in English Language, Essay Technique, Writing Skills

Punctuation is an often overlooked part of writing… but, guess what? It makes a HUGE difference to your expression! If you find yourself using full stops and commas (and not much else) then this page is for you! It gives you the lowdown on the most important types of punctuation, and how to use the more difficult ones — including semi-colons, colons, and dashes.

If you find this resource useful, please visit our website for full access to our English language courses, including Basic Grammar and much more!

Check out our article on adjectives here.


Bear in mind that there is a time and a place for each type of punctuation: semi-colons and colons, for instance, are considered hyper formal. Exclamation marks and question marks are far more informal. Depending on the type of writing you’re doing, you may need only the formal pieces of punctuation: ( ) . “ ” : ; , ‘. If it’s more informal, you can go ahead and use them all! You’ll find that this greatly improves both the clarity and pacing of your written work.


  • Helps to break ideas up into smaller chunks that are easier to understand.
  • Grammatically, all sentences must start with a capital letter and end with a full stop — we call these declarative sentences.


  • Indicates speech – if you want to show a difference between the general ideas of the sentence and the speech of one specific person.
  • For characters in a story, when they use dialogue (speech).
  • Can indicate an ironic or sarcastic tone (not genuine), E.g. she is sooo ‘nice’.
  • If you’re quoting from a text or another source, especially in essays and articles. E.g. As Juliet says in Shakespeare’s play, “Romeo, Romeo, wherefore art thou Romeo?”
  • You can break up a quotation with your own words like this: E.g. “Vaulting ambition” according to Macbeth, is the “only” emotion he has left, which suggests that this is the main motivation for his evil deeds.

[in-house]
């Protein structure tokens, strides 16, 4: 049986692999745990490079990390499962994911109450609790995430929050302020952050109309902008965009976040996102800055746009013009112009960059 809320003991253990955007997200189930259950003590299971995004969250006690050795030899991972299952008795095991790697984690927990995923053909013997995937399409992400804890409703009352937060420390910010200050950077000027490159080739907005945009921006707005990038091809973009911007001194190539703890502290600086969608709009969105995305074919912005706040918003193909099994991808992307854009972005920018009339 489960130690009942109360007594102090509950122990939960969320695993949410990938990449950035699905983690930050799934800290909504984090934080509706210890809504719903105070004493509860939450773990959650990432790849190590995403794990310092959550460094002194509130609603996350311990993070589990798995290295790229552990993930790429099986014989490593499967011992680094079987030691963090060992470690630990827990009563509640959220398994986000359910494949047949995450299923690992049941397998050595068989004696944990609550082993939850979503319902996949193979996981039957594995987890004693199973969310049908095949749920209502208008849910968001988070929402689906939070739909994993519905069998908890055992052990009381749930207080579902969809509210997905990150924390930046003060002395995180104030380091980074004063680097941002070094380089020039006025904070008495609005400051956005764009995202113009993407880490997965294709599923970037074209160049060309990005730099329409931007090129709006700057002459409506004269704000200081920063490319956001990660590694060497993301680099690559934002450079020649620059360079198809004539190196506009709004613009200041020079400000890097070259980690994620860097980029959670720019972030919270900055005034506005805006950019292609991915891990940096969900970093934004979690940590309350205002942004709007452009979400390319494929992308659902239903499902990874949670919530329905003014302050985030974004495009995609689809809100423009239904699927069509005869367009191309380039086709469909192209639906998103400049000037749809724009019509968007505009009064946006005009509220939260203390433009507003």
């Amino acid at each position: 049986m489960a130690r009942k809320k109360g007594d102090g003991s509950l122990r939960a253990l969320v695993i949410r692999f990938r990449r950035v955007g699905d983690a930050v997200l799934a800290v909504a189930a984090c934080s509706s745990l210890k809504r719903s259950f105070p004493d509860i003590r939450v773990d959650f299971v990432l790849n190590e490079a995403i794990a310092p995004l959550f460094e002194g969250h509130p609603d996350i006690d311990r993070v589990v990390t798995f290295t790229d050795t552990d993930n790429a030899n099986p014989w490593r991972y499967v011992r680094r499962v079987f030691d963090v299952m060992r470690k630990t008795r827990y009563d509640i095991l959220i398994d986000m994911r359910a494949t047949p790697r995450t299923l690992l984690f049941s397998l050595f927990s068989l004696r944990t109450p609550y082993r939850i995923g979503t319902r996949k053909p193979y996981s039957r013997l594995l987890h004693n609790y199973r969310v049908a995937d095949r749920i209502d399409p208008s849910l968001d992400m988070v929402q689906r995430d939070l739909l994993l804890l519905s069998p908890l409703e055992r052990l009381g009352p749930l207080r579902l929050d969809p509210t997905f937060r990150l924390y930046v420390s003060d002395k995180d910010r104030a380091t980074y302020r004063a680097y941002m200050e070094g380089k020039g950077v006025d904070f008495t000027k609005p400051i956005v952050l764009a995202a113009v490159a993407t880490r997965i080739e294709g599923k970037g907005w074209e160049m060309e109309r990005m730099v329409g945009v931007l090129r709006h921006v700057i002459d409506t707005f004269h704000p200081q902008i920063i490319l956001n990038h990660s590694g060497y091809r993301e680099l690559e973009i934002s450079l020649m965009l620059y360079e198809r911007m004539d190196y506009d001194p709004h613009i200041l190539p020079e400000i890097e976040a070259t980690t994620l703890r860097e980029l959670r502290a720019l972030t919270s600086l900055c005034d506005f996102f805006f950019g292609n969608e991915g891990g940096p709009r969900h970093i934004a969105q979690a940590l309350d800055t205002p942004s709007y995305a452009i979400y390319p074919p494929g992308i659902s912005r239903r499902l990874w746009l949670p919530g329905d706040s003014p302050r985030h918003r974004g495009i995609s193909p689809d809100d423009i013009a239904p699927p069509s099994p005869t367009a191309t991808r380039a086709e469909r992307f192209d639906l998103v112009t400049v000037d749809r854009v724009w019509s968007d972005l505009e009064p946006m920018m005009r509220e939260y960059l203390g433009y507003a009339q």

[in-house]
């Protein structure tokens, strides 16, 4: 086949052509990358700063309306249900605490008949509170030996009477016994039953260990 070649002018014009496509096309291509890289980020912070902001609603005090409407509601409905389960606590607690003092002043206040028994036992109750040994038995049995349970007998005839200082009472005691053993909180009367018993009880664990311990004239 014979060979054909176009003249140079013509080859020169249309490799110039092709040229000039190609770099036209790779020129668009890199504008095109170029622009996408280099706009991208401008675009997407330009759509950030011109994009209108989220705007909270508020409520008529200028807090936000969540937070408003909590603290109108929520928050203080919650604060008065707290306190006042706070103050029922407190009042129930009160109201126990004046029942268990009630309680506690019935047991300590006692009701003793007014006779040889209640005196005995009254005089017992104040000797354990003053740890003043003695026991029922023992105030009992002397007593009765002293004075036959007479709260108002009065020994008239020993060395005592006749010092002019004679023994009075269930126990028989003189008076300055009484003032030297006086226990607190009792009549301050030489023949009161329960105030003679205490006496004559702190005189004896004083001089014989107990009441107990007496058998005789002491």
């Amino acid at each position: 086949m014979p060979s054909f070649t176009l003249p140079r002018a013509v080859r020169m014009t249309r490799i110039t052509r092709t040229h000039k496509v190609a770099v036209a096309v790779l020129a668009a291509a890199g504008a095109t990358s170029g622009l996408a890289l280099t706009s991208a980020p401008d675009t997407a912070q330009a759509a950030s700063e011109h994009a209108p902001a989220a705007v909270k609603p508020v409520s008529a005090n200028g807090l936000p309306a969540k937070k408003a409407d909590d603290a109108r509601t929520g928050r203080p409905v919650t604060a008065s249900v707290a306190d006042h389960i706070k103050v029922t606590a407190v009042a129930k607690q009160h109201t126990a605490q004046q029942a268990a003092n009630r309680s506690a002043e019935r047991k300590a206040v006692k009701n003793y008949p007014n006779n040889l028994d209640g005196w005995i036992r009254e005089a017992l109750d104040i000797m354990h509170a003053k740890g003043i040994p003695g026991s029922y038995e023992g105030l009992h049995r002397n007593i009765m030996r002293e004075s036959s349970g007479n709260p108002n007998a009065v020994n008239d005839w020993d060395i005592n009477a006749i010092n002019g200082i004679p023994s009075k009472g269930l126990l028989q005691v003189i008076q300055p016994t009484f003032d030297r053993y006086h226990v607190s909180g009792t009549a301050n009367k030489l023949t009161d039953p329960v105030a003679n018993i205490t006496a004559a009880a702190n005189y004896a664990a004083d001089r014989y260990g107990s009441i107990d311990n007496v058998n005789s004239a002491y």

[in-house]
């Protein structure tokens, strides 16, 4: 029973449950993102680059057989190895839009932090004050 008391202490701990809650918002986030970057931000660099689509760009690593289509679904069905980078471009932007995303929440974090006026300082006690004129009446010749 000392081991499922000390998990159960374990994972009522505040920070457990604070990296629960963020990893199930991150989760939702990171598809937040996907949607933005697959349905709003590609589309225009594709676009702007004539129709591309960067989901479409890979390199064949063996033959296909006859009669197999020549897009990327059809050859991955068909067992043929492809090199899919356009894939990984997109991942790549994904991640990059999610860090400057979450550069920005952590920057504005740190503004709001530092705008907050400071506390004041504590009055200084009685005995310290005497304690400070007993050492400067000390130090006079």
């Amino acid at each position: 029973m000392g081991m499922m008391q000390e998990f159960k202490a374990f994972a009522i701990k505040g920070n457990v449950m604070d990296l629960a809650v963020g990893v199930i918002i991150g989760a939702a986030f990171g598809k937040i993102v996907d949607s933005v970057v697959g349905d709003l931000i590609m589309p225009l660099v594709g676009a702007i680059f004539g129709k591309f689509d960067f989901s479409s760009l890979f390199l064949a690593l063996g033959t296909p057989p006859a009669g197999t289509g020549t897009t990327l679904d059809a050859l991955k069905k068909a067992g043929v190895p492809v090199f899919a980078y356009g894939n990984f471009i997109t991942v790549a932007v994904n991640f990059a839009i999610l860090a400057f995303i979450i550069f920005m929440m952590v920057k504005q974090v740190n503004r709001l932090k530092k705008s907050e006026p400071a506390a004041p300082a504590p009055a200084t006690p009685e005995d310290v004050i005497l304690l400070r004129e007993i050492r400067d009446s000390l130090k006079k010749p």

• Demonstrates the idea that a sentence is phrased as a question (interrogative sentence) e.gIs he alive? – the speaker is not sure whether the person is alive.
  • Can express uncertainty, surprise, or confusion. e.g. He is alive? – the speaker is confused or surprised that the person is alive.
  • Some informal writing can use multiple question marks to show extra emotion e.g. Why did you do that?? – extra surprise/confusion.


  • Demonstrates the idea that a sentence is phrased as an emotional outburst. (exclamatory sentence) E.g. Oh gosh!
  • Can combine with a question mark to show both emotion and a request for information E.g. So that’s what you want, is it?!
  • Always considered an expression of informality.
  • Can be angry, happy, excited, frustrated.. Conveys a range of different emotions.

TYPES OF BRACKET () [] <> {}

  • Curved brackets (parentheses) are the most common. They show an additional thought or detail that is not necessary for the whole sentence to make sense. E.g. My best friend (Jenny) is an amazing person; The books (which I had lost) had to be returned to the library. – The parenthesis in this add humor.
  • Parentheses can have entire sentences or multiple sentences within them E.g. I hate maths. (But I don’t need to tell you that, my grades speak for themselves.)
  • Parentheses can show dates or numbers E.g. The Second World War (1939-45) was a huge factor in destabilizing the European economy.
  • Square brackets [] are more specialist. They can be used to clarify unclear information. E.g. He [James] was a terrible person. – this can usually be avoided.